Friday, February 22, 2008


Glum Friday

It's cold and snowing here and customers are few and I've got a bad case of the glums.

But I'll pull myself together long enough to add another book to the Christopher Morley series. Morley edited Bartlett's Quotations twice, you know, and this little bitty book came out just prior to his first Bartlett, the 11th edition in 1937, which he co-edited with Louella D. Everett. Preface to "Bartlett" (Little, Brown 1937):

The book contains a charming essay printed as a teaser for the big book itself. Morley says about editing Bartlett, "This is in no sense a collection of personal choices. It is foremost a salvage of those words which users of the English tongue have shown evidence not willingly to let die.... The Public must love bad verse, it reads so much of it."

A bit later he adds, "One of the pleasures of this re-editing has been that one collaborator, by long experience with inquiries for the affable familiar ghosts of print, knows acutely what readers want; and the other believes himself to know what they ought to want."

A nice distinction. We know who is the latter. He later calls Bartlett "a diary of the race" and a collection of "the Now It's Got To Be Tolds of a good many generations." He also, finally, urges that "there is need of a companion and quite different kind of volume, which might be called Not in Bartlett." My own copy of the 11th edition of Bartlett is at home, otherwise I'd be quoting one of the spurious listings Morley inserted, as an in-joke. When I first bought the big Bartlett, years ago, I spent a lot of time browsing in it, and it seemed to me that whatever Morley might have said about the matter, his fingerprints were all over every page. Blake, Hazlitt, Dickinson, Melville...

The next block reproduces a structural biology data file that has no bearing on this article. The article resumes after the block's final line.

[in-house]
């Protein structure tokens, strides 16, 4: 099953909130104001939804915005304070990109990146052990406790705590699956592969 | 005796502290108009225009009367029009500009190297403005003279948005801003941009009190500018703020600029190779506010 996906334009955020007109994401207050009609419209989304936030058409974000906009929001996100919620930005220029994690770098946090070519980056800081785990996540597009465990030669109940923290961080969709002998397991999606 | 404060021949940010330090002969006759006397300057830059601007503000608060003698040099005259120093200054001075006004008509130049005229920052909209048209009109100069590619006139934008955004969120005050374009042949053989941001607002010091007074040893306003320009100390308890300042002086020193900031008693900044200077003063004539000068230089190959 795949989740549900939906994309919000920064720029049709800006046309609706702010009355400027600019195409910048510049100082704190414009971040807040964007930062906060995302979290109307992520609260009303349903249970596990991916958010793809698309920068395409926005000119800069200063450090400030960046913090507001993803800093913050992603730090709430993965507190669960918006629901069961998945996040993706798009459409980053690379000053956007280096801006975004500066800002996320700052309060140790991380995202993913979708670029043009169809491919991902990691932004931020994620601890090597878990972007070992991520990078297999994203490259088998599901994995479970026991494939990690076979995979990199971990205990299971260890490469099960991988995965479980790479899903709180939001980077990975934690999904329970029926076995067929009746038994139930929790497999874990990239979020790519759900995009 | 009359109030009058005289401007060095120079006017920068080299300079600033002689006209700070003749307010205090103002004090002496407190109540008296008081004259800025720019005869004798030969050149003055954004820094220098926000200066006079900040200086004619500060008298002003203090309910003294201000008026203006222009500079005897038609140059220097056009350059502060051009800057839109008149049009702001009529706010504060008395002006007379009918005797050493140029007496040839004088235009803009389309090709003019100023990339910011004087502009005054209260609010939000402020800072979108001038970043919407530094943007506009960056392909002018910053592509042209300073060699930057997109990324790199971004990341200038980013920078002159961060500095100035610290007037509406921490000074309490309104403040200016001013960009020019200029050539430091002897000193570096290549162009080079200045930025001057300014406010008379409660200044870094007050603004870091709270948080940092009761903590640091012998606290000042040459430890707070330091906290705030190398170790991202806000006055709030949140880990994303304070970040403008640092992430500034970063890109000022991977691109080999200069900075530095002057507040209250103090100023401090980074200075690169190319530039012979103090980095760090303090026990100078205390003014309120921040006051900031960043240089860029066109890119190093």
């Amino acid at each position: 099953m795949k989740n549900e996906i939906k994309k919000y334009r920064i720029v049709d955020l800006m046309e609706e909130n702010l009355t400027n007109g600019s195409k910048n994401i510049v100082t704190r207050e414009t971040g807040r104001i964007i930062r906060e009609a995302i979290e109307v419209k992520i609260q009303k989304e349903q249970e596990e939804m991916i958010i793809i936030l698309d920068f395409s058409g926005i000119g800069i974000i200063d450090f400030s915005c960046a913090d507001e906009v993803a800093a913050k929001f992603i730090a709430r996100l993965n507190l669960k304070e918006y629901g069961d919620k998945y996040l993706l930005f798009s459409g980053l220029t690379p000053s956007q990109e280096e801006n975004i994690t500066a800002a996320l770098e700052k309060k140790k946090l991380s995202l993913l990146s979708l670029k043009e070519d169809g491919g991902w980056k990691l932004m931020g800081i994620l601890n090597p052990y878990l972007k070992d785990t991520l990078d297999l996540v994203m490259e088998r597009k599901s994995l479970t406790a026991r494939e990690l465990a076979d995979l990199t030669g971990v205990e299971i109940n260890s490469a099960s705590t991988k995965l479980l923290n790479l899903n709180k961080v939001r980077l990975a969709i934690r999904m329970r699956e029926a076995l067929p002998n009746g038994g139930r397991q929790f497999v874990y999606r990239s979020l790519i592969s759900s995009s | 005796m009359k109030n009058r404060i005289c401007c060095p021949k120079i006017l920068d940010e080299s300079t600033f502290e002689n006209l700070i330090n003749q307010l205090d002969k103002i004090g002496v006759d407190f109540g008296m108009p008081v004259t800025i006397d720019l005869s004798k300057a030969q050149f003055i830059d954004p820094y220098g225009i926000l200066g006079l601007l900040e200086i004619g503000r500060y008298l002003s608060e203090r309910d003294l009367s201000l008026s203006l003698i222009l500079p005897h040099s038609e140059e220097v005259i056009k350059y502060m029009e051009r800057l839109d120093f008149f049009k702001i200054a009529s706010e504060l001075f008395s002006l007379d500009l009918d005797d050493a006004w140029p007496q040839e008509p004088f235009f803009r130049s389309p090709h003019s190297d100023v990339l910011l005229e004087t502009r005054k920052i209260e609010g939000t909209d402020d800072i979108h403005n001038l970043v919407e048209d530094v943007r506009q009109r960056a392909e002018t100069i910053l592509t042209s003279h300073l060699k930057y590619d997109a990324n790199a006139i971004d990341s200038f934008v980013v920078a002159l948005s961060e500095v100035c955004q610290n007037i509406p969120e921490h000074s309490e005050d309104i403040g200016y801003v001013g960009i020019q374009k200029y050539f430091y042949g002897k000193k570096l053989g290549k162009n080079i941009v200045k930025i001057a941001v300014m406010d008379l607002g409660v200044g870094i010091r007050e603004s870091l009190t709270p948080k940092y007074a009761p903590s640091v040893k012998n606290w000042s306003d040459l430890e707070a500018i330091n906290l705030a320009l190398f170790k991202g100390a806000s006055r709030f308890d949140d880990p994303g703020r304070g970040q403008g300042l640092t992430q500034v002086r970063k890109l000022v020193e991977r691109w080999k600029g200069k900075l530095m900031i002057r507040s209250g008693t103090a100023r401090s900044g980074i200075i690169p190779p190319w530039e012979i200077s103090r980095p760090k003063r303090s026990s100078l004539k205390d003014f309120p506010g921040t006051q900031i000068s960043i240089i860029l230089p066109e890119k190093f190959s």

I bought this copy of the Preface to "Bartlett" for a few dollars. Even while knowing that the eight illustrations the table of contents calls for had all been neatly sliced out by some unknown vandal. (Curses!) I couldn't not get the book - the text was fine, the cover was lovely, it was cheap. I felt sorry for it. Story of my life.

Have a good weekend, folks. I'm going to go home soon to supper and the final two essays of Montaigne. I hate endings - I'm going to miss him dreadfully when it's all said and done. Though I won't miss carrying around this three-pound paperback everywhere I go.


Strange that someone would cut out the illustrations. There are several that are fine- the photos of Bartlett and Morley, an exterior shot of The Knothole, and, best of all, a photo of a precarious tower of papers (The Manuscript) on a small table, kept from toppling by a piece of twine.

It was sad to read his comment: " I observe that longevity has been vouchsafed to Bartlett editors. Old J.B. died at eighty-five, and Dr. Dole at eighty-four. The present editors are hopeful." He was 47 when he finished the Preface and had 20 years left, 14 before the strokes.

Finally, apropos of your current reading: " Everything has to be said all over again, in its own tone of voice, for each succeeding generation. (And thank goodness: if people realized, for instance, that almost everything conceivably sayable had been said in Montaigne, why should they ever buy another book?)"

I know... poor little mutilated book.

I should have provided a picture of my own first edition of "Bartlett." It's on the shelf behind me, right now. An unassuming volume. I bought it at an otherwise lackluster library sale, at least ten years ago, maybe longer. One dollar. I knew it was an early edition, but didn't know it was a first until I got it home. Now it lives with my reference books.

Thanks for the quotation - I finished the "Essays" this weekend. Took me a long time, those last fifty pages, because I kept stopping to take notes. He does say everything about everything, and his opinions are remarkably modern and balanced. A humane humanist, a spiritual humanist, if there can be such a one.

Thanks for reading, Dan, and commenting.
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